Davies, L., Daellenbach, R., & Kensington, M. (2011). Sustainability,Mmidwifery and Birth. Abingdon, Oxon: Routledge.
Davis, E. (1997). Heart and hands: A midwife's guide to pregnancy and birth (3rd ed). Berkley, California, USA: Celestial Arts.
Edwards, G., & Byrom, S. (2007). Essential midwifery practice: Public Health. Malden, MA: Blackwell Pub. Ltd.
England, P. & Horowitz, R. (1998). Birthing from within. Albuquerque, NM: Partera Press.
Fahy, K., Foureur, M. & Hastie, C. (Eds.). (2008). Birth Territory and Midwifery Guardianship. Edinburgh, UK: Butterwork Heinemann Elsevier.
Flint, C. (1986). Sensitive midwifery. London, UK: Heinemann.
Gatford, J., & Phillips, N. (2011). Nursing calculations. (8th ed.). Sydney: Churchill Livingstone, Elsevier Australia.
Gaskin, I.M. (2002). Spiritual midwifery (4th ed). Summertown, TN: Book Publishing Co.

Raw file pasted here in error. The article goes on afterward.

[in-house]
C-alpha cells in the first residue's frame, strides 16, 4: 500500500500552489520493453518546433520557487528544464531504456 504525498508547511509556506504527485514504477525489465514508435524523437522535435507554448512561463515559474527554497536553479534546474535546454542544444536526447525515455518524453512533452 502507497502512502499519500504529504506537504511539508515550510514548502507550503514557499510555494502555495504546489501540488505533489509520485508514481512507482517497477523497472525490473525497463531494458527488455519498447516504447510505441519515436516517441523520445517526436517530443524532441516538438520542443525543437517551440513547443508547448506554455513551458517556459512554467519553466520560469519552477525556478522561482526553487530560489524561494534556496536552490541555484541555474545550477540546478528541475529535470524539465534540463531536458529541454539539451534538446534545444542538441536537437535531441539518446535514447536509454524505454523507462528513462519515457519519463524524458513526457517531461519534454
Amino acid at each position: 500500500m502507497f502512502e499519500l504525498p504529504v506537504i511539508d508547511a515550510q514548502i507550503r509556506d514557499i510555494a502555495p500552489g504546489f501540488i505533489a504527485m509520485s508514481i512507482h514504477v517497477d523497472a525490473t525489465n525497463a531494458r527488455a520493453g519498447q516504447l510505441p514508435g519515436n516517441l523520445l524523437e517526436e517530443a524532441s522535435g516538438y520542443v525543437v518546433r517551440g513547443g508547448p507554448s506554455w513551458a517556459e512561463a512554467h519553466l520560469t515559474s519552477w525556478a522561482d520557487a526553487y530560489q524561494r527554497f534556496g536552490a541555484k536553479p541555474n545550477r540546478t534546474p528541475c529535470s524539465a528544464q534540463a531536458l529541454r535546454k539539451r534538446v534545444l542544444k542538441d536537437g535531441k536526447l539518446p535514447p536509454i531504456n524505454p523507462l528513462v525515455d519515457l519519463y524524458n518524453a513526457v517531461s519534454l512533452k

Goer, H. (1999). The thinking woman's guide to a better birth. New York, USA: Berkley Publishing.
Guilliland, K. & Pairman, S. (1995). The midwifery partnership. A model for practice. Wellington, New Zealand: Victoria University of Wellington.
Homer, C., Brodie, P., & Leap, N. (2008). Midwifery Continuity of Care: A practical guide, Sydney: Churchill Livingstone Elsevier.
Kitzinger, S. (2005). The politics of birth. Edinburgh, Scotland: Elsevier Butterworth Heinemann.
Kirkham, M. (Ed) (2010). The midwife-mother relationship (2nd ed). Basingstoke: Macmillan.
Leap, N. & Hunter, B. (2016). Supporting women for labour and birth: a thoughtful guide. Oxon, UK: Routledge.
Murphy-Lawless, J. (1998). Reading birth and death: a history of obstetric thinking. Bloomington, USA: Indiana University Press.
Nettleton, S. (2006). The sociology of health and illness (2nd ed.). Cambridge, UK: Malden, MA : Polity Press.